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I am using MySQL workbench - What is the difference between duration and fetch times when a query is run?

Also is there a way I can enable the microsecond option in MySQL?

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  • Strange bounty. All answers are correct but you just dont believe them? Here and here are the exact same answers from Mike Lischke, who works for Oracle, on mysql forum. Credible enough? – Hugo Delsing May 7 '14 at 13:07
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Fetch time - measures how long transferring fetched results take, which has nothing to do with query execution. I would not consider it as sql query debugging/optimization option since fetch time depends on network connection, which itself does not have anything to do with query optimization. If fetch time is bottleneck then more likely there's some networking problem.

Note: fetch time may vary on each query execution.

Duration time - is the time that query needs to be executed. You should try to minimize it when optimizing performance of sql query.

Reference

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    For optimization purporses, remember that the option query_cache_type must be OFF, in order that the result doesn't affected by cache. See stackoverflow.com/questions/181894/… – dellasavia Nov 21 '14 at 17:30
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    While I agree that duration is the value you usually want to optimize, since it directly relates to the efficiency of your query, unusually high fetch time can also point out important logic errors and/or inefficiencies. For example, you might be transferring large amounts of text with each query that the client should be caching. Or you might be returning 100k rows when you only expected 10. – GrandOpener Jul 17 '15 at 15:19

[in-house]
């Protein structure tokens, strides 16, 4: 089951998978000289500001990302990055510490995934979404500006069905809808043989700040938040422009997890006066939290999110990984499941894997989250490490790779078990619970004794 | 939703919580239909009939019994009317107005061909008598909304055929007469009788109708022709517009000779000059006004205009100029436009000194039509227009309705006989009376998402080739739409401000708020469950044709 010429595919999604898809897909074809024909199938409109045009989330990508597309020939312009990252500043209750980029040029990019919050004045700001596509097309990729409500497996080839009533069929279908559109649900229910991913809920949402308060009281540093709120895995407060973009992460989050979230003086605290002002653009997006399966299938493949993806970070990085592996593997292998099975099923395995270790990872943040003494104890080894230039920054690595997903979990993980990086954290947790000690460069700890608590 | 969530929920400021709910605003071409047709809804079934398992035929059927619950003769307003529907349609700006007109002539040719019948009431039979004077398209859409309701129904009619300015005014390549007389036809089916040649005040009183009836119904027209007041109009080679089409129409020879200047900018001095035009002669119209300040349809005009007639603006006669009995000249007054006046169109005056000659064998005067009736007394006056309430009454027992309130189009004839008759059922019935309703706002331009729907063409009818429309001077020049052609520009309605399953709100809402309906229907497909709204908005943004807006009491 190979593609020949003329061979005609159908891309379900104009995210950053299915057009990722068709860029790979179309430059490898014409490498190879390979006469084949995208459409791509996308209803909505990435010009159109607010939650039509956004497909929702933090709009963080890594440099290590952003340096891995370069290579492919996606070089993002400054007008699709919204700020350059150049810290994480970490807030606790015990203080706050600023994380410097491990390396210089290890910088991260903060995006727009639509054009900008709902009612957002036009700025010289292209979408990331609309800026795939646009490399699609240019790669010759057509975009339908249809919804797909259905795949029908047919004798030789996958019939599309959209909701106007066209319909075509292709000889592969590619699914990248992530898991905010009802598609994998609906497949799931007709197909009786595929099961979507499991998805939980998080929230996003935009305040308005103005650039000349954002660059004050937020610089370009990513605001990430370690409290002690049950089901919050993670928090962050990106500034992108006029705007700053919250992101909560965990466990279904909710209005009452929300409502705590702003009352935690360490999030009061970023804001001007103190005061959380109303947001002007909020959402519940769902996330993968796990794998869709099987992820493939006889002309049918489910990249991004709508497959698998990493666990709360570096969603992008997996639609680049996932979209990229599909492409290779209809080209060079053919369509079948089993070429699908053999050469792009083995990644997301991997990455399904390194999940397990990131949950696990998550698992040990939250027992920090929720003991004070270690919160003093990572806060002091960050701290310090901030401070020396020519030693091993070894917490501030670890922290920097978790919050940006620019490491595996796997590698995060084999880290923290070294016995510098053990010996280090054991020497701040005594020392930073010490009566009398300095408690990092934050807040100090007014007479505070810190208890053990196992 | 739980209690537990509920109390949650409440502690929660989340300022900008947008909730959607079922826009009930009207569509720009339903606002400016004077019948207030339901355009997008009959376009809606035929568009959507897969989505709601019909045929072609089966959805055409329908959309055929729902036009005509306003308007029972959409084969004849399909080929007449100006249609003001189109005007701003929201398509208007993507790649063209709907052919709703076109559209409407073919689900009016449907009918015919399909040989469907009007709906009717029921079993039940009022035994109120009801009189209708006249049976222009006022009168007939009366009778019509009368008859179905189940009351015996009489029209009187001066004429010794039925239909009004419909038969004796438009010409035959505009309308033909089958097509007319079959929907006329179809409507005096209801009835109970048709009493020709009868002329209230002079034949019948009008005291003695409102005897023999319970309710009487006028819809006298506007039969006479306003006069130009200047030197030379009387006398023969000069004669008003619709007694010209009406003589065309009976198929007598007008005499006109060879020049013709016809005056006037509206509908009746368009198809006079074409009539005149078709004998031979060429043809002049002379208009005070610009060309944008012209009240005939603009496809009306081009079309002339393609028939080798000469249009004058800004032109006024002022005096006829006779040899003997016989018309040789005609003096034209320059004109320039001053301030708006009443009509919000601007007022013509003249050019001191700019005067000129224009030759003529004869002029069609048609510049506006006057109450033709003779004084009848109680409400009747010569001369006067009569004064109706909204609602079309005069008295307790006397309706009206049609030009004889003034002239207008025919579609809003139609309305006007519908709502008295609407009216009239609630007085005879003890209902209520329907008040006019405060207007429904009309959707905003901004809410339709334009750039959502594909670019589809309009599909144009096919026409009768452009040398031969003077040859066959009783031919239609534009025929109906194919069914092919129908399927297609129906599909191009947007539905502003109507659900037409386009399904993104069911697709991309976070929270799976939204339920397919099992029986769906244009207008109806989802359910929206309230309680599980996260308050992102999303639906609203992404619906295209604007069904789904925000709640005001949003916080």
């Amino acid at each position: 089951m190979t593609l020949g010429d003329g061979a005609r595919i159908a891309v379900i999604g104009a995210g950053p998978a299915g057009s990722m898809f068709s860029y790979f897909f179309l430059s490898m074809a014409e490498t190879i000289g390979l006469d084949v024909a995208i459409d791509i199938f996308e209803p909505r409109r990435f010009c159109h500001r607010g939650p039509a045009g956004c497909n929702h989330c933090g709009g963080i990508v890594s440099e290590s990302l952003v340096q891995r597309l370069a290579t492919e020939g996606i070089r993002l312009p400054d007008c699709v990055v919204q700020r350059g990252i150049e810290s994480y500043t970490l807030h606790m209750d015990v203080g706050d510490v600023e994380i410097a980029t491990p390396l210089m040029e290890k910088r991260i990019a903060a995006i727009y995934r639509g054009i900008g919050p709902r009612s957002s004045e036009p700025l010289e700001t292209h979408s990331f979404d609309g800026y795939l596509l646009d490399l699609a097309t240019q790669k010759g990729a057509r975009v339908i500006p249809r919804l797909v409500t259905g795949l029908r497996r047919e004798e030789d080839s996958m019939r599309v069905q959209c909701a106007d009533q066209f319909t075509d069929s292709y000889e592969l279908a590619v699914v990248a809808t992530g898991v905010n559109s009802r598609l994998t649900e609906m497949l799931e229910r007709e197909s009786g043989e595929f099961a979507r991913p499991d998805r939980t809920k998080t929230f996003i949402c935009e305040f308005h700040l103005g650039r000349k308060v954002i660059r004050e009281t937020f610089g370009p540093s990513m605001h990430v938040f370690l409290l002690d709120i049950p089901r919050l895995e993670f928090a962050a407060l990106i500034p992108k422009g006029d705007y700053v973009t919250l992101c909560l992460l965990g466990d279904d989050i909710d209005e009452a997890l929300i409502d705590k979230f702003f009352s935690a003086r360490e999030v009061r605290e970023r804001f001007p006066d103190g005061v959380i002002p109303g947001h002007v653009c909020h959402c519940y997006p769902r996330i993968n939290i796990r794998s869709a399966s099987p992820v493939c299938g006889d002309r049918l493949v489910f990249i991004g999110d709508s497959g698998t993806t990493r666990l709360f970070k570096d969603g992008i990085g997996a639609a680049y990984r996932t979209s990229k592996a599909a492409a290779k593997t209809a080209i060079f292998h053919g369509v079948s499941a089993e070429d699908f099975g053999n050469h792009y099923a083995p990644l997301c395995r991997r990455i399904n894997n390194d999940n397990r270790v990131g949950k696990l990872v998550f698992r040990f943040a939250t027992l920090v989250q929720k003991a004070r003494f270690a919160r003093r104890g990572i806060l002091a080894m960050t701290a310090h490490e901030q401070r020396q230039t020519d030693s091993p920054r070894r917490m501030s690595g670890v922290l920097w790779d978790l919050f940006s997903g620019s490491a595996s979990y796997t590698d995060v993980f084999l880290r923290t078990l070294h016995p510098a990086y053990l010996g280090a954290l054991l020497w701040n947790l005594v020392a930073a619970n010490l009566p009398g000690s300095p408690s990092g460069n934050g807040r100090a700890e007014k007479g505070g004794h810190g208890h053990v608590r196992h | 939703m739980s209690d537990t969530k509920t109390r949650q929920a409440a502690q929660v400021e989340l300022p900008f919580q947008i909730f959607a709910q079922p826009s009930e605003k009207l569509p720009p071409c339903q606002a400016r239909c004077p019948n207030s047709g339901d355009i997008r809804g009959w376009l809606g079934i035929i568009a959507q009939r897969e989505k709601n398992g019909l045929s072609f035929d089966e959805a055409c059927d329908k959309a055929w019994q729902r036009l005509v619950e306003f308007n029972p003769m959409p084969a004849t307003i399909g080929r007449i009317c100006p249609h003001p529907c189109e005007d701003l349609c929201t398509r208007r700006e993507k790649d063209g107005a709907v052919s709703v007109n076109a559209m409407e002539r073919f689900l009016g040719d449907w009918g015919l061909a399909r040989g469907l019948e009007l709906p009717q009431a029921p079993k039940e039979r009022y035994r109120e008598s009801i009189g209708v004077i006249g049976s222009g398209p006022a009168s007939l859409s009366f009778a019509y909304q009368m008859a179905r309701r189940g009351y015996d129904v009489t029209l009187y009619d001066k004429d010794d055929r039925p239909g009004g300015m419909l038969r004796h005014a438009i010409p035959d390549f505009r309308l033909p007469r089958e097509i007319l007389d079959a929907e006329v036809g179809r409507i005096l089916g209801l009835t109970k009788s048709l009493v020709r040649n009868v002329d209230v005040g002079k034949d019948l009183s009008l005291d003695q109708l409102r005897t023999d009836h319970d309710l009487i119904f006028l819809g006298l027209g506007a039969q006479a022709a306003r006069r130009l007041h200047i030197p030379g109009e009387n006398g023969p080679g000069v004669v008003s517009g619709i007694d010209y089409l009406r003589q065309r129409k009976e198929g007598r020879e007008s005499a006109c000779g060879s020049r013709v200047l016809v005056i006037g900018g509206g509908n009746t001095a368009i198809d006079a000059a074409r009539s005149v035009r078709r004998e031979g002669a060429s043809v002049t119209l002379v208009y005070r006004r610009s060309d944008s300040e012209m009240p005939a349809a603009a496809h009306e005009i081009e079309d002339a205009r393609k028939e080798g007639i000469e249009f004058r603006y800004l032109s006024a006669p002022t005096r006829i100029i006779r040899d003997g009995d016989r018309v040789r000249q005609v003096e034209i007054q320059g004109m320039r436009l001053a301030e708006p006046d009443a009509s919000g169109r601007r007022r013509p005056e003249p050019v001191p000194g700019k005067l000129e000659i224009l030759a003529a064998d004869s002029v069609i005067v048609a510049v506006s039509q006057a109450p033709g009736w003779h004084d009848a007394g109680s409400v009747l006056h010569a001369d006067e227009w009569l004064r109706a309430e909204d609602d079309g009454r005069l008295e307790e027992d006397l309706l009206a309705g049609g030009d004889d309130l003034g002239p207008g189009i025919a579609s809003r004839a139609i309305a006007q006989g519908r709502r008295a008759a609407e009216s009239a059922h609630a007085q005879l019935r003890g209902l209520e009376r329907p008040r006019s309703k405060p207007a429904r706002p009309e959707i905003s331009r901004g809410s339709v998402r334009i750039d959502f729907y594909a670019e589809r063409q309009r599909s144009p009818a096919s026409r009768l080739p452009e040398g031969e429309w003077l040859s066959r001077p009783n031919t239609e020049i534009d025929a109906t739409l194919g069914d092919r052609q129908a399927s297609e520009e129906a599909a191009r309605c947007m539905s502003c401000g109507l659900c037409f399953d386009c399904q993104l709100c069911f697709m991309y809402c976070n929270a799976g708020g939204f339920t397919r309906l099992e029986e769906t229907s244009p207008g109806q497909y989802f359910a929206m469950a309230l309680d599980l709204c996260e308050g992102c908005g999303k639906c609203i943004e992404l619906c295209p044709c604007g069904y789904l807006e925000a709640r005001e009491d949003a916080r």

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    good point @GrandOpener - or you could be doing select(*) when all you really need is the row ID. – andrew lorien May 25 '16 at 4:34
  • I turned on profiler in MySQL and run a query. I then examined both Workbench and profiler output. The Duration reported by Workbench is 0.373, while the total Duration from the profiler barely reaches 0.01. Does it mean the Duration output in Workbench is NOT the total amount of time spent by MySQL for query execution? – Meglio Oct 30 '17 at 6:58
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    This doesn't seem right. I have two queries which return the same rows(15300) but their stats are always different. one takes 14,443 sec Duration / 1111,810 sec Fetch and other 443,986 sec Duration/ 0,0089 sec Fetch everytime. why is that? – Shahid May 28 '18 at 8:06
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Duration shows the time needed to execute the query and fetch is the time needed to read the result set (retrieve the data)

I am unsure about the microsecond option. If this is in regards to optimization, remember - "premature optimization is the root of all evil"

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About the microsecond, try to enable it in the Preferences menu, and I also got a question about the duration and fetch time before, now I seems get the answer that the duration is the execution time of the query, and the fetch is retrieve the result and send them to wherever you want. For example, I get a query which duration time is 0.078 but will take 60 secs to send the data back to my website.

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Execution time is time spent preparing the query and running the query AND The fetch time is time spent pulling-in the row results

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